administer by syringe

VicNicSor

Banned
Russian
inject
■ administer a drug or medicine by syringe to (a person or animal)
he was forcibly injected with a sedative
OED

Hello.
As I understand, the preposition "by" is used because it indicates "the means of achieving something, by means of". But why is it not "with" ("indicating the instrument used to perform an action")? Because of the verb "administer" ?
Thank you.
 
Last edited:
  • lucas-sp

    Senior Member
    English - Californian
    Because you're reading a dictionary, and "by syringe" is shorter than "with a syringe." Word choice can change based on circumstance and context.
     

    sdgraham

    Senior Member
    USA English
    English is a versatile language and there usually is more than one way to say something.

    Such is the case here, although the OED is not completely accurate, since the needle is not technically part of a syringe.

    See: http://en.wikipedia.org/wiki/Syringe

    One needs to affix a hypodermic needle to a syringe in order to inject a liquid substance into a human or animal.

    (cross-posted with the above, which is a good point)
     

    AutumnOwl

    Senior Member
    -
    Swedish
    One needs to affix a hypodermic needle to a syringe in order to inject a liquid substance into a human or animal.
    The needle ins only needed if the liquid is to be injected into the bloodstream, a muscle or such, if the liquid is to be injected by syringe into the mouth there is no need of a needle. I have had to use a syringe several times to give one of my cats liquid painkillers by syringe, not with a syringe.
     

    sdgraham

    Senior Member
    USA English
    The needle ins only needed if the liquid is to be injected into the bloodstream, a muscle or such, if the liquid is to be injected by syringe into the mouth there is no need of a needle. I have had to use a syringe several times to give one of my cats liquid painkillers by syringe, not with a syringe.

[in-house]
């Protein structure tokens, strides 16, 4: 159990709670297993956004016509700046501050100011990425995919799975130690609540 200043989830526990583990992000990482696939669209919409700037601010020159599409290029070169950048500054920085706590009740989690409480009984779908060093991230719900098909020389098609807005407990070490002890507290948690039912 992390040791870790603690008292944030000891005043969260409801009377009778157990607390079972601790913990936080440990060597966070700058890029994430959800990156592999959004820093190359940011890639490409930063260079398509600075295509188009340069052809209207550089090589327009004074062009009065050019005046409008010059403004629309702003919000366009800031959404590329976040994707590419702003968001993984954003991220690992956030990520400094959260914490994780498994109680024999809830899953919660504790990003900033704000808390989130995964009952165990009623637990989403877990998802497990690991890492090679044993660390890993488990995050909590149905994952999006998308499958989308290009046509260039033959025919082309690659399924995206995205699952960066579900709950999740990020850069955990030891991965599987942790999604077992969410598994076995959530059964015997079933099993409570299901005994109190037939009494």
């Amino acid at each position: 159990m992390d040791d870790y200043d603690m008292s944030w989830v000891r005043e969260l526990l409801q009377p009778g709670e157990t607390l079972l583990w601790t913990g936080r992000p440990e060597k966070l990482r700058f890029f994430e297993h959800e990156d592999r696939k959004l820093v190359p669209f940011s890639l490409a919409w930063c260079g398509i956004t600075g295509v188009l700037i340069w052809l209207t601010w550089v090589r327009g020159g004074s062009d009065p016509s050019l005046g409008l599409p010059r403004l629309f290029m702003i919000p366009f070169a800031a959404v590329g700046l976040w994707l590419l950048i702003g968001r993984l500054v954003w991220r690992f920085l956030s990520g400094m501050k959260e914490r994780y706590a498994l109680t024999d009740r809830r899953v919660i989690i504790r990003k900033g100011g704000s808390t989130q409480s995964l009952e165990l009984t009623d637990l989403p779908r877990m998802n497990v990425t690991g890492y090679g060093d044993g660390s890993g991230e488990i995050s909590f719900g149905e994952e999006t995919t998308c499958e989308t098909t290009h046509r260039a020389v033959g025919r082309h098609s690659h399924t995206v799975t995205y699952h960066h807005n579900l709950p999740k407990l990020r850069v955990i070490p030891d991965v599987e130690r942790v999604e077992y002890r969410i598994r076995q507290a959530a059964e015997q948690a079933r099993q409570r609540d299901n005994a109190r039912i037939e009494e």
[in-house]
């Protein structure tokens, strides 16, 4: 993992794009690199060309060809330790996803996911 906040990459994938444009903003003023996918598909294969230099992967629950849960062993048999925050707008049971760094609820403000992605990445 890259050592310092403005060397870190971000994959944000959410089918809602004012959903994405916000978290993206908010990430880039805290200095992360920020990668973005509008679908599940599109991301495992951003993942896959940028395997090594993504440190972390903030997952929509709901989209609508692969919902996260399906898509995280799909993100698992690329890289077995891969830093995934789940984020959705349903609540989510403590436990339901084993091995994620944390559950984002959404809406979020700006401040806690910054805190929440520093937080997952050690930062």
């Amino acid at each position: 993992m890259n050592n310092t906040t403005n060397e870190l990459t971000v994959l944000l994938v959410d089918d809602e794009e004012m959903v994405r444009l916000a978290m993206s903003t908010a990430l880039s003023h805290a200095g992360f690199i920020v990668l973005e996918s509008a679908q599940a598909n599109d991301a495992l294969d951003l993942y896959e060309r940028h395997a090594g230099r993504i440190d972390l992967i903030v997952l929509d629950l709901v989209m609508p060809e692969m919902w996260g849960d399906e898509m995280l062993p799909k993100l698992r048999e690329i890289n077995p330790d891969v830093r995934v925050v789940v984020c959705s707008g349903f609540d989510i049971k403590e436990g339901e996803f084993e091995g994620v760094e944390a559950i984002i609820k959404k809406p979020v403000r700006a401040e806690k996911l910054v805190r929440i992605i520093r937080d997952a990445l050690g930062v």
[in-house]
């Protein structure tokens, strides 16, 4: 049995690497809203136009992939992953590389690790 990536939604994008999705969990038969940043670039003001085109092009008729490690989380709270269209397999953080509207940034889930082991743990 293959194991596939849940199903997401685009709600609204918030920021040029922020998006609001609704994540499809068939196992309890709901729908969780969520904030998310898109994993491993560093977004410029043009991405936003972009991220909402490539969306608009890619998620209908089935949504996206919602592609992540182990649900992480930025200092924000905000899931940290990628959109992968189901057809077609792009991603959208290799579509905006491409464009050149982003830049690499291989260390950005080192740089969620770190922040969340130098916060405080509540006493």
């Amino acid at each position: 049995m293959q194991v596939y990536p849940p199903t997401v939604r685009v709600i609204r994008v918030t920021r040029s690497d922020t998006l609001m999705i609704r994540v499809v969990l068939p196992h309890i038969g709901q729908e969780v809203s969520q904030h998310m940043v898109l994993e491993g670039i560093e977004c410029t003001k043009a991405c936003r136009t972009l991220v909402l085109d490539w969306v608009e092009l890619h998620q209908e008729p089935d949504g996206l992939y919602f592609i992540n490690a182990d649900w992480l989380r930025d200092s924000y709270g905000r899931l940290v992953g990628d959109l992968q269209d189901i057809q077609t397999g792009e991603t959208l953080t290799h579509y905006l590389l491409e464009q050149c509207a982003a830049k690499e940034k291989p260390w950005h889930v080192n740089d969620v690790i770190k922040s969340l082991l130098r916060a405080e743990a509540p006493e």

Interesting point.

    On the other hand, I would not use "inject" when squirting something into somebody's (or an animal's) mouth (such as I have done with my dogs with worm medicine)

    Yes, I did it with a syringe.

    Perhaps that's just me, however. :confused:
     

    bicontinental

    Senior Member
    English (US), Danish, bilingual
    The needle ins only needed if the liquid is to be injected into the bloodstream, a muscle or such, if the liquid is to be injected by syringe into the mouth there is no need of a needle. I have had to use a syringe several times to give one of my cats liquid painkillers by syringe, not with a syringe.

    In a medical context ‘injection’ usually means administration by a parenteral route, i.e. a route other than the mouth, so it would involve some kind of skin piercing… hence the need for a needle as sdgraham stated above.
    You can certainly administer liquid medicine orally with a syringe….or it can be administered by (a) syringe; either way is fine.:)
    Bic.
     

    J0nDaFr3aK

    Senior Member
    Italian - Napoletano
    Hi there,
    I'm not a native speaker, but to my understanding, though either way is fine (either to say 'with a syringe' or 'by (a) syringe'), the meaning changes a little. When you say that you're injecting a liquid with a syringe, you're specifying the object you're using to administer the drug (you might also say that you're injecting a liquid using a syringe.) When you say 'by syringe', you aren't talking about the object used, by the way or method of administration. In the end, nothing changes in spoken language, but the difference still stands...

    you're more than welcome to correct me if i'm wrong
     

    jdb90

    Member
    English (Scottish)
    Hi there,
    I'm not a native speaker, but to my understanding, though either way is fine (either to say 'with a syringe' or 'by (a) syringe'), the meaning changes a little. When you say that you're injecting a liquid with a syringe, you're specifying the object you're using to administer the drug (you might also say that you're injecting a liquid using a syringe.) When you say 'by syringe', you aren't talking about the object used, by the way or method of administration. In the end, nothing changes in spoken language, but the difference still stands...

    you're more than welcome to correct me if i'm wrong

    Yes, using "by" to describe the method of administration for a particular medicine is common. For example, patients in a hospital who must not eat have a sign saying "nil by mouth".
     
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